Thursday, March 20, 2008

Propped Rock

by theseventhgeneration

This small structure is near a creek branch that runs into the West Branch of the Delaware River. It's the first rock I've found that is propped by 3 supports, but it has me baffled by its small size. Nevertheless, I believe it has several features that are noteworthy. All the more reason to believe it's man made.

The shape of the propped rock and the direction of the elongated rocks around the structure. They run, generally, north/south:

[Update/correction: the direction is east/west]



The 3 supporting rocks underneath are triangular.



The supported stone has lots of character. Intersecting lines and some other interesting chip or notch are in this view.



I went back out today, after a light coating of snow, and the natural line on the top of the rock struck me differently this time. When I first saw it, I thought it was somewhat of a feminine suggestion, but now, with the snow, it looks more serpentine, I think.



I made a rough sketch of the structure as an attempt to illustrate that there are only 3 rocks supporting the top rock, even though there are other rocks nearby and/or underneath that look like they are touching.

[Update/correction: the direction indicated in the diagram is east, not north]

8 comments :

Norman said...

How big is the boulder? There is a boulder in Stephentown, NY, resting on four or five slightly cone-shaped supports. This have said this is a manmade construction, but when I saw it last year, I concluded differently. To me, this boulder could have come to rest on the supports naturally. Perhaps your example has been altered, but one must be careful coming to this conclusion.

Norman said...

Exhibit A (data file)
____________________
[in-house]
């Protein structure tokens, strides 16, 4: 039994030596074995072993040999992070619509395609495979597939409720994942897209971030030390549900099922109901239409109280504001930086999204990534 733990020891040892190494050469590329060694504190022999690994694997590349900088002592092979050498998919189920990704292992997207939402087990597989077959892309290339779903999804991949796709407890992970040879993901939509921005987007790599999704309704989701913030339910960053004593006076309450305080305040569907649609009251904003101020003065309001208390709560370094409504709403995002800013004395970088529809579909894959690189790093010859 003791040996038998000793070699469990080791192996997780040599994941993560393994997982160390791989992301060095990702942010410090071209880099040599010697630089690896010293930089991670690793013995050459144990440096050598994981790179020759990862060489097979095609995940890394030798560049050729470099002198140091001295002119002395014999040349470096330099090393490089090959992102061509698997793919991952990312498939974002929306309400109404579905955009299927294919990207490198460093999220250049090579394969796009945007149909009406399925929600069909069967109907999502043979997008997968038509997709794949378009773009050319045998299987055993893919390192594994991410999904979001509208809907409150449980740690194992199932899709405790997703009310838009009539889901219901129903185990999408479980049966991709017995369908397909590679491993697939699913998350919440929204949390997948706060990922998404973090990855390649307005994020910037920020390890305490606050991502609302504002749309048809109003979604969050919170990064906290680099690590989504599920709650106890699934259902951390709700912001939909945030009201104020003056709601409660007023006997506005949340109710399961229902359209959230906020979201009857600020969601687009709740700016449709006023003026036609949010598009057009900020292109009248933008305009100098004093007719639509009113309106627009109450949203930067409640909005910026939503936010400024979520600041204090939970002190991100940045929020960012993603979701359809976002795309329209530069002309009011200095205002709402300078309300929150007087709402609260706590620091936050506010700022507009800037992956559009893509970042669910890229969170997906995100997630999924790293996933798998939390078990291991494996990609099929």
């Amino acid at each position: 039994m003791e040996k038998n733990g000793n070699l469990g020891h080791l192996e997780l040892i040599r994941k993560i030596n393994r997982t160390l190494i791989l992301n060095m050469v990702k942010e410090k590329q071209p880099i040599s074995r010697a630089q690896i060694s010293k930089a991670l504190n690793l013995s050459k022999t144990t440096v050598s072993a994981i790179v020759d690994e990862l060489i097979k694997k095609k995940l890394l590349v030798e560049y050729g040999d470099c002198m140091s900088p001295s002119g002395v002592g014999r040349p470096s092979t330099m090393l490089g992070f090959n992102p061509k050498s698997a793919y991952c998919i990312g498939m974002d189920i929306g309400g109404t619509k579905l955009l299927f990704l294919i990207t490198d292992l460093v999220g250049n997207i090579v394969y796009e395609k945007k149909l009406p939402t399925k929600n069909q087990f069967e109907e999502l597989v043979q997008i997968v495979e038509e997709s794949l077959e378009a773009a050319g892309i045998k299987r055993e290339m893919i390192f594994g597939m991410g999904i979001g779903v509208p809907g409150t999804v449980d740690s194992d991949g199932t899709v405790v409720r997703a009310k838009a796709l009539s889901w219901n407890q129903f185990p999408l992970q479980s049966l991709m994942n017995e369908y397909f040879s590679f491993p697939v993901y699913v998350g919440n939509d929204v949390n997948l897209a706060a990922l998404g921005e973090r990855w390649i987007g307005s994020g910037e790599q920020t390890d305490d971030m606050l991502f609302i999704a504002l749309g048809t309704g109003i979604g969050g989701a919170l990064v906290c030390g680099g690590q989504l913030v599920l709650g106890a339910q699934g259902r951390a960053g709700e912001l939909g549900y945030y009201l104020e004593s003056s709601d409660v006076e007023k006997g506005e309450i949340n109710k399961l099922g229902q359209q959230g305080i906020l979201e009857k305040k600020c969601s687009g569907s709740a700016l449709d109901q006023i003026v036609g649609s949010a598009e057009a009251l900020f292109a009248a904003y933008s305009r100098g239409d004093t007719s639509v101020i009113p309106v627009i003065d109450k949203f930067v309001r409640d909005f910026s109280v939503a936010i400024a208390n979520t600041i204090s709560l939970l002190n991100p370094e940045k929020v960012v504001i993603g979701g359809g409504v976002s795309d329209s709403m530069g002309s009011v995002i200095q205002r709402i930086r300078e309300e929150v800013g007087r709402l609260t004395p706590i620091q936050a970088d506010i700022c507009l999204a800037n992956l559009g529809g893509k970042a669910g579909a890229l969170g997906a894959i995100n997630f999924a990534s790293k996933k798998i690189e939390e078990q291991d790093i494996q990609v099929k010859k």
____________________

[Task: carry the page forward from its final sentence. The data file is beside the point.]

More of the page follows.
I meant to say "Others have said..."

James Gage said...

All these small structures have one consistent characteristic: They all have an open space underneath them. America's Stonehenge site (Mystery Hill, North Salem, NH) has numerous examples of these structures. They served one of three purposes (1) offering niche [a space to place a ritual offering in], (2) spirit portal, (3) combination offering niche and spirit portal. The basis for these interpretations are covered in depth in the book "America's Stonehenge Deciphered." Many of these small structures were designed to blend into the landscape and are easily missed. Once you seen a few, you will eventually begin spot them more easily. As a generally observation, when found there are in most cases only 1 or 2 of these per small to medium size site. And of course, not all sites have them. Many of these structures have a notched standing or open split in a boulder / surface bedrock / outcrop within a couple of hundred feet or less. There is some consensus that these notched standing stones and splits in stone can be interpreted as spirit portal features. These offering niche features were arguable used to place a perishable offering (tobacco, food, etc) in to call a spirit into the sacred ceremonial site to participate in some sort of ritual.

James Gage
www.StoneStructures.org

pwax said...

My friend for Carlisle ("FFC") is always trying to get me to look at small structures. He thinks they are important and, although I remain somewhat oblivious, I suspect he is right.

theseventhgeneration said...

The top stone is probably about 30 lbs or so, small enough that one person could lift it, but it would be difficult to carry very far.

This structure is in, what I would describe as the 'outskirts' of the large rock pile site (Delaware State Forest). The rock pile site is just up the hill from this (about 2/10ths of a mile away).

I did photograph a strange looking standing stone near this structure, but I haven't posted it because I wasn't sure about the context. This general area is very wet, rocky, and there is also an old logging road near the creek, so it's not an undisturbed area. That just adds to the complexity.

pwax said...

I rarely find things except next to old roads.

Geophile said...

I've seen one similar to this, up at the Railroad Drive site before the property was built on. In that case the supported stone seemed to point in one direction. I was never 100% certain it was placed, but it was in the middle of an area where five or more large stone piles were closely placed.

pwax said...

Really nice diagram.